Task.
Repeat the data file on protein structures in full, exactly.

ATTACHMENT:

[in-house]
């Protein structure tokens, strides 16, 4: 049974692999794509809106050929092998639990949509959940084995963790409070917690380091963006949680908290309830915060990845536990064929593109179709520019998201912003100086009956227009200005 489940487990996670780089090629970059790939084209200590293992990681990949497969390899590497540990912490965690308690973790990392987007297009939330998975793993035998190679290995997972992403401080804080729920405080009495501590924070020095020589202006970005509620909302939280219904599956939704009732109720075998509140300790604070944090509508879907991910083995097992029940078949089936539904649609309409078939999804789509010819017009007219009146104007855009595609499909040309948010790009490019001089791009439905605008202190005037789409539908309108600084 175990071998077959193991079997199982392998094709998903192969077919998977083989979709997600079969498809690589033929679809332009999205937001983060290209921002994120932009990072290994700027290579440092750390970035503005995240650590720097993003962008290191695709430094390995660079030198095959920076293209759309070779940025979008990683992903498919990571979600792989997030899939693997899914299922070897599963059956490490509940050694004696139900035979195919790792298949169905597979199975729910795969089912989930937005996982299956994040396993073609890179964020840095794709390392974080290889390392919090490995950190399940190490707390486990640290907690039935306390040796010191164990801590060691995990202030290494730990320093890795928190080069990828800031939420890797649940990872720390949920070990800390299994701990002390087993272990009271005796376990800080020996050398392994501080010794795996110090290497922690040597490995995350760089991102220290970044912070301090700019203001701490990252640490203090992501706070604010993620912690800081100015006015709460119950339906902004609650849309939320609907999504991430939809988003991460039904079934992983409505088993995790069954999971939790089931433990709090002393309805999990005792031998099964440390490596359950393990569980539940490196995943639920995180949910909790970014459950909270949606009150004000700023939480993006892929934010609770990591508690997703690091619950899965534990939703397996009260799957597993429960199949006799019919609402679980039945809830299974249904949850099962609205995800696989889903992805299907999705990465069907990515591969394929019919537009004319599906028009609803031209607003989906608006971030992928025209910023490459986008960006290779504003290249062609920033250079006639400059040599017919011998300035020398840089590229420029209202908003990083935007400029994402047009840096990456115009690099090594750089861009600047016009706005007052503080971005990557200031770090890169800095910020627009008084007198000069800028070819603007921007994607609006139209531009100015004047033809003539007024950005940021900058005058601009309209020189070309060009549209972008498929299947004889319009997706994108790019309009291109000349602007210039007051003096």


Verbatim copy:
[in-house]
């Protein structure tokens, strides 16, 4: 049974692999794509809106050929092998639990949509959940084995963790409070917690380091963006949680908290309830915060990845536990064929593109179709520019998201912003100086009956227009200005 489940487990996670780089090629970059790939084209200590293992990681990949497969390899590497540990912490965690308690973790990392987007297009939330998975793993035998190679290995997972992403401080804080729920405080009495501590924070020095020589202006970005509620909302939280219904599956939704009732109720075998509140300790604070944090509508879907991910083995097992029940078949089936539904649609309409078939999804789509010819017009007219009146104007855009595609499909040309948010790009490019001089791009439905605008202190005037789409539908309108600084 175990071998077959193991079997199982392998094709998903192969077919998977083989979709997600079969498809690589033929679809332009999205937001983060290209921002994120932009990072290994700027290579440092750390970035503005995240650590720097993003962008290191695709430094390995660079030198095959920076293209759309070779940025979008990683992903498919990571979600792989997030899939693997899914299922070897599963059956490490509940050694004696139900035979195919790792298949169905597979199975729910795969089912989930937005996982299956994040396993073609890179964020840095794709390392974080290889390392919090490995950190399940190490707390486990640290907690039935306390040796010191164990801590060691995990202030290494730990320093890795928190080069990828800031939420890797649940990872720390949920070990800390299994701990002390087993272990009271005796376990800080020996050398392994501080010794795996110090290497922690040597490995995350760089991102220290970044912070301090700019203001701490990252640490203090992501706070604010993620912690800081100015006015709460119950339906902004609650849309939320609907999504991430939809988003991460039904079934992983409505088993995790069954999971939790089931433990709090002393309805999990005792031998099964440390490596359950393990569980539940490196995943639920995180949910909790970014459950909270949606009150004000700023939480993006892929934010609770990591508690997703690091619950899965534990939703397996009260799957597993429960199949006799019919609402679980039945809830299974249904949850099962609205995800696989889903992805299907999705990465069907990515591969394929019919537009004319599906028009609803031209607003989906608006971030992928025209910023490459986008960006290779504003290249062609920033250079006639400059040599017919011998300035020398840089590229420029209202908003990083935007400029994402047009840096990456115009690099090594750089861009600047016009706005007052503080971005990557200031770090890169800095910020627009008084007198000069800028070819603007921007994607609006139209531009100015004047033809003539007024950005940021900058005058601009309209020189070309060009549209972008498929299947004889319009997706994108790019309009291109000349602007210039007051003096």